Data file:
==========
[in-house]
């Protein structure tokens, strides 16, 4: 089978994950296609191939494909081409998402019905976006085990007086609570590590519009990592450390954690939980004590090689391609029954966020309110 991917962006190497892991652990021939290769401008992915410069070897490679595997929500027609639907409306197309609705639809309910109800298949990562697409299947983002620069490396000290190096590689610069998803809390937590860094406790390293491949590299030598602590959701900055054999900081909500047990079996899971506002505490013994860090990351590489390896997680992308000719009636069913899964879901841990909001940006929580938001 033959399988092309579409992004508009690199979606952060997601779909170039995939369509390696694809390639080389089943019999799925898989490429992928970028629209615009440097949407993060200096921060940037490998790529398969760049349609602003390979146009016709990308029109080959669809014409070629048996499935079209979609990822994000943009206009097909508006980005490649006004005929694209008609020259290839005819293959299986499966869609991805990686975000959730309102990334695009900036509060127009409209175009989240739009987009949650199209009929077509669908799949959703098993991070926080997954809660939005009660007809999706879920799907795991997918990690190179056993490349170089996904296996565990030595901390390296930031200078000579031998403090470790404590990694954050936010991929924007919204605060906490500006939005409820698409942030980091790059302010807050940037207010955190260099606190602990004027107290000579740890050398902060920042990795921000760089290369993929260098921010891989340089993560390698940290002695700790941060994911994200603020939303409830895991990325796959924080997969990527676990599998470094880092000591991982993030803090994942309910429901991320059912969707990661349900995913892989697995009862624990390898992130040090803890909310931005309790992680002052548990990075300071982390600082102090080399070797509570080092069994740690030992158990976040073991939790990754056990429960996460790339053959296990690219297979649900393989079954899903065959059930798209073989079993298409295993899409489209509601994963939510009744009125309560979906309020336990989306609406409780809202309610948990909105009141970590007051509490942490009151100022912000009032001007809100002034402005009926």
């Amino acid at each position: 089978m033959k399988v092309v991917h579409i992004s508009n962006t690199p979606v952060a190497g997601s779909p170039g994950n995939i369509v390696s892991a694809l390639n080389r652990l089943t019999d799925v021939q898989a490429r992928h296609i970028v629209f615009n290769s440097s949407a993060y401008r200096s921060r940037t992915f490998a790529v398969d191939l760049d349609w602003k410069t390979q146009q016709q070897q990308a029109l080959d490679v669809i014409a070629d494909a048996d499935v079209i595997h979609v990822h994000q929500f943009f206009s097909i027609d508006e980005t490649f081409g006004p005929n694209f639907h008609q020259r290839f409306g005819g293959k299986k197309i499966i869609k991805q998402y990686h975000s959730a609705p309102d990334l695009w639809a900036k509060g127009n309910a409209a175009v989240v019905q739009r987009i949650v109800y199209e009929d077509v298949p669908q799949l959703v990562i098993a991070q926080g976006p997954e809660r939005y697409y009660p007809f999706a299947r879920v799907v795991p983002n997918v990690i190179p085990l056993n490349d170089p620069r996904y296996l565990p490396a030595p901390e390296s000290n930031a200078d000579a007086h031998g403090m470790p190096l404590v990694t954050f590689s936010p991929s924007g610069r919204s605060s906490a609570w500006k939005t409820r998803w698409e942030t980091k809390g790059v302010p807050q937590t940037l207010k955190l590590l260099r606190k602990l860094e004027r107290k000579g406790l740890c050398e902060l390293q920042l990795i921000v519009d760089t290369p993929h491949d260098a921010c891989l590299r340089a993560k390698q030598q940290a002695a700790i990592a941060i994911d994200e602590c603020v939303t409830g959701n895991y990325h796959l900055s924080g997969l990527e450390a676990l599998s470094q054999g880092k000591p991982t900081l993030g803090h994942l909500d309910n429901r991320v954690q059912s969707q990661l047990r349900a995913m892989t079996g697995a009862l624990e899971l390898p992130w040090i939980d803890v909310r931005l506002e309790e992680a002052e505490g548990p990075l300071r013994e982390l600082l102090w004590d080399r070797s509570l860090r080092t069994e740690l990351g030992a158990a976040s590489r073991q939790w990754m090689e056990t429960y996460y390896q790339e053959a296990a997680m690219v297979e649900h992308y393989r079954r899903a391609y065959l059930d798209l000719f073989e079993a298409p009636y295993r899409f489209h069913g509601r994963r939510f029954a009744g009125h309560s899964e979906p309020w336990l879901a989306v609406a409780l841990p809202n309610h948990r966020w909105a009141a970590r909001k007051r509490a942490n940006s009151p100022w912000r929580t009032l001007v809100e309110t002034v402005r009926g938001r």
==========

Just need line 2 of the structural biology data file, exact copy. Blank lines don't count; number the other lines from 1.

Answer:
């Protein structure tokens, strides 16, 4: 089978994950296609191939494909081409998402019905976006085990007086609570590590519009990592450390954690939980004590090689391609029954966020309110 991917962006190497892991652990021939290769401008992915410069070897490679595997929500027609639907409306197309609705639809309910109800298949990562697409299947983002620069490396000290190096590689610069998803809390937590860094406790390293491949590299030598602590959701900055054999900081909500047990079996899971506002505490013994860090990351590489390896997680992308000719009636069913899964879901841990909001940006929580938001 033959399988092309579409992004508009690199979606952060997601779909170039995939369509390696694809390639080389089943019999799925898989490429992928970028629209615009440097949407993060200096921060940037490998790529398969760049349609602003390979146009016709990308029109080959669809014409070629048996499935079209979609990822994000943009206009097909508006980005490649006004005929694209008609020259290839005819293959299986499966869609991805990686975000959730309102990334695009900036509060127009409209175009989240739009987009949650199209009929077509669908799949959703098993991070926080997954809660939005009660007809999706879920799907795991997918990690190179056993490349170089996904296996565990030595901390390296930031200078000579031998403090470790404590990694954050936010991929924007919204605060906490500006939005409820698409942030980091790059302010807050940037207010955190260099606190602990004027107290000579740890050398902060920042990795921000760089290369993929260098921010891989340089993560390698940290002695700790941060994911994200603020939303409830895991990325796959924080997969990527676990599998470094880092000591991982993030803090994942309910429901991320059912969707990661349900995913892989697995009862624990390898992130040090803890909310931005309790992680002052548990990075300071982390600082102090080399070797509570080092069994740690030992158990976040073991939790990754056990429960996460790339053959296990690219297979649900393989079954899903065959059930798209073989079993298409295993899409489209509601994963939510009744009125309560979906309020336990989306609406409780809202309610948990909105009141970590007051509490942490009151100022912000009032001007809100002034402005009926």